The next day, Thursday, turns out to be almost the exact copy of Wednesday for me. Luckily, this time we can arrive just before 9:00 a.m. Explaining controls, answering questions, guiding the guys who are playing, showing the advanced stuff in the game, answering more questions, giving interviews, grabbing two toasts before they disappear, sitting down to close my eyes in tiny breaks before someone new comes in. This time video interviews get a lot easier - there's no question that you haven't already answered a dozen times already. Thurday is the first day with general public on the showfloor. The line to play our game is between one and two hours long. We're closing the booth at 7 p.m. again. There's supposed to be a party tonight. None of us wants to go, everyone just wants some peace and quiet.

Friday, the same drill. At 9 a.m. we get first visitors, more controls explanation, more interviews of all kinds. There's a twist though - at 4 PM we're going on Twitch, yay. Somehow I managed not to die and the video is already roaming the web. People seem to like it, challenge Near the end of the day we gather the stuff we don't want thrown out, erase the game from the PC's and head to the hotel - the business area is going to be no more within hours.

We have our flight back on Saturday evening, so we have a whole day to finally attend GamesCom public area, check out what's going on, soak in all the gaming coolness. We arrive early again to take advantage of our exhibitor's passes. We get in 15 minutes before the general public is even let in to stand in line to check out Bloodborne. We're first in line. We get in exactly at 9:00 a.m. and after more or less 10 minutes it's over. We head towards our public booth, where we spend less than an hour checking out if everything is okay. After spending 10 hours a day for three days straight watching people play our game we don't really feel like doing the same on day four. We split to take a look around.

Thanks to a VIP pass I got to see Alien: Isolation. First five minutes left me unimpressed. Then I got a basic hang of the alien management mechanic and I have to say that even though the game is definitely not my cup of tea, I enjoyed it quite a lot and will gladly check it out once it releases. Then I took a walk around the shopping area, taking photos of merchandise and looking for a gift for the girl I left at home for almost a week. With the shopping done I looked at my watch... 11:00 a.m. I take a brief look at the Nintendo zone, get a glimpse of Final Fantasy IV, check out what Sony offers and get amazed how much free space EA has paid for and... And I didn't even feel like visiting all the halls. I just met up with our EP and around noon we both decided to just head for the airport.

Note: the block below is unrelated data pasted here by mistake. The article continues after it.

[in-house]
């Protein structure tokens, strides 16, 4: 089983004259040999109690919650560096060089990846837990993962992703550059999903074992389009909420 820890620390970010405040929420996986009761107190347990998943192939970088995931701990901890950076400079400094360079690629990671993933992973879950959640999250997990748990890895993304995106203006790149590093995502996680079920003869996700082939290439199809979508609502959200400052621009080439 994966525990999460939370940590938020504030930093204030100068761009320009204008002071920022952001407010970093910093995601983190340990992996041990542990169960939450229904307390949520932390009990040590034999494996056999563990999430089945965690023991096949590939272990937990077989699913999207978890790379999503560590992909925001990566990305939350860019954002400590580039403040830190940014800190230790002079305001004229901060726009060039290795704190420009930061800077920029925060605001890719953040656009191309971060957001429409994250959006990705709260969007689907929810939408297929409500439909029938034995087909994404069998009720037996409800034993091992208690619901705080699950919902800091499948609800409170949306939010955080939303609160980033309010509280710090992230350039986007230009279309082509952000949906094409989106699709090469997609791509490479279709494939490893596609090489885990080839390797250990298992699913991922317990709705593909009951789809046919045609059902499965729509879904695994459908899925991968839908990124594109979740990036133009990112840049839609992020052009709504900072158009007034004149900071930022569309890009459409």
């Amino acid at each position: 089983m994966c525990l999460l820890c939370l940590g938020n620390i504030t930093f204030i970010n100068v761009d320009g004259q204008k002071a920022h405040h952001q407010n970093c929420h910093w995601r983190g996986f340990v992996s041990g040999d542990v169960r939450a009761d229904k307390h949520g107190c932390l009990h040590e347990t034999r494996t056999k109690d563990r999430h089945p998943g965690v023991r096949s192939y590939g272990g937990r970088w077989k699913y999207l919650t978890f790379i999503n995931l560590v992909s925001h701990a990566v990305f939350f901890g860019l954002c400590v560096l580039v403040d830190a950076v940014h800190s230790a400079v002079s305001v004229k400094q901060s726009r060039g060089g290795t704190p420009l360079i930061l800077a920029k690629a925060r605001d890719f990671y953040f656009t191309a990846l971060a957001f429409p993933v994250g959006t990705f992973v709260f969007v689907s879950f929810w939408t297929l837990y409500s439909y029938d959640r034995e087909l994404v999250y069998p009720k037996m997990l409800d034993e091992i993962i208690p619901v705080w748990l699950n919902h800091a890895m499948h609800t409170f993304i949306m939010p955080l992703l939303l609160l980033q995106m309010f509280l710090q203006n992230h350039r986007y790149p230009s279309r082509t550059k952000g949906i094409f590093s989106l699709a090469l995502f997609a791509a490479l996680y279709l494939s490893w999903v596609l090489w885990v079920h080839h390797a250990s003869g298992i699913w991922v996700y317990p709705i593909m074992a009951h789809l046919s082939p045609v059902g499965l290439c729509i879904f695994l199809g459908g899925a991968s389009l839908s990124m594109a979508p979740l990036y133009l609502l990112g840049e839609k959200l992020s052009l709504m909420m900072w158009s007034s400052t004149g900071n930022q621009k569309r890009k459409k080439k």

Imagine how exhausted an avid gamer has to be to prefer sitting at the airport for a few hours instead of spending them on the biggest consumer gaming convention of the year. A week of rest and... already preparing to leave for PAX.


Get paid thanks to games: A game journalist

In the previous part of the series I wrote about game blogging and vlogging. Today I will be continuing on the subject, by moving on to game journalism. I believe many conservative guys who write about games for living will get a bito offended, but... a difference between a game journalist and a game blogger is getting more blurry with every passing year and both professions have a lot in common.

Let's face it, it's not the 90's anymore. Paper magazines are dying, the online gaming sites have become a much more successful substitute and with the embedded videos and hourly updates, there's no way in hell paper magazines will get back on that horse. Game journalism, that was once a profession of the selected few, has become a free for all job market. There's almost no entry barrier. You should know how to write, but we all read these online magazines and we all know that not everyone there meets this requirement.

With the entry barrier practically non-existent, you can guess - there's a lot of people who want in. And whenever the market gets saturated and the supply of work keeps growing, there's only one reaction you can expect: the labor becomes cheaper. So while inthe 90's these relatively few people who wrote about games were able to support themselves doing this, nowadays the vast majority of game journalists have to treat it like an additional (and usually poor) source of income.

There's a nice article on GamesRadar that gives a rough overview of how much the game journalists can actually earn. Please keep in mind that the article seems to only take into account the guys that have actually succeeded in networking and manage to publish quite a number of articles. When you start out, you'll be lucky to get one or two reviews published a month, and that won't give you anywhere near the tens of thousands of dollars a year.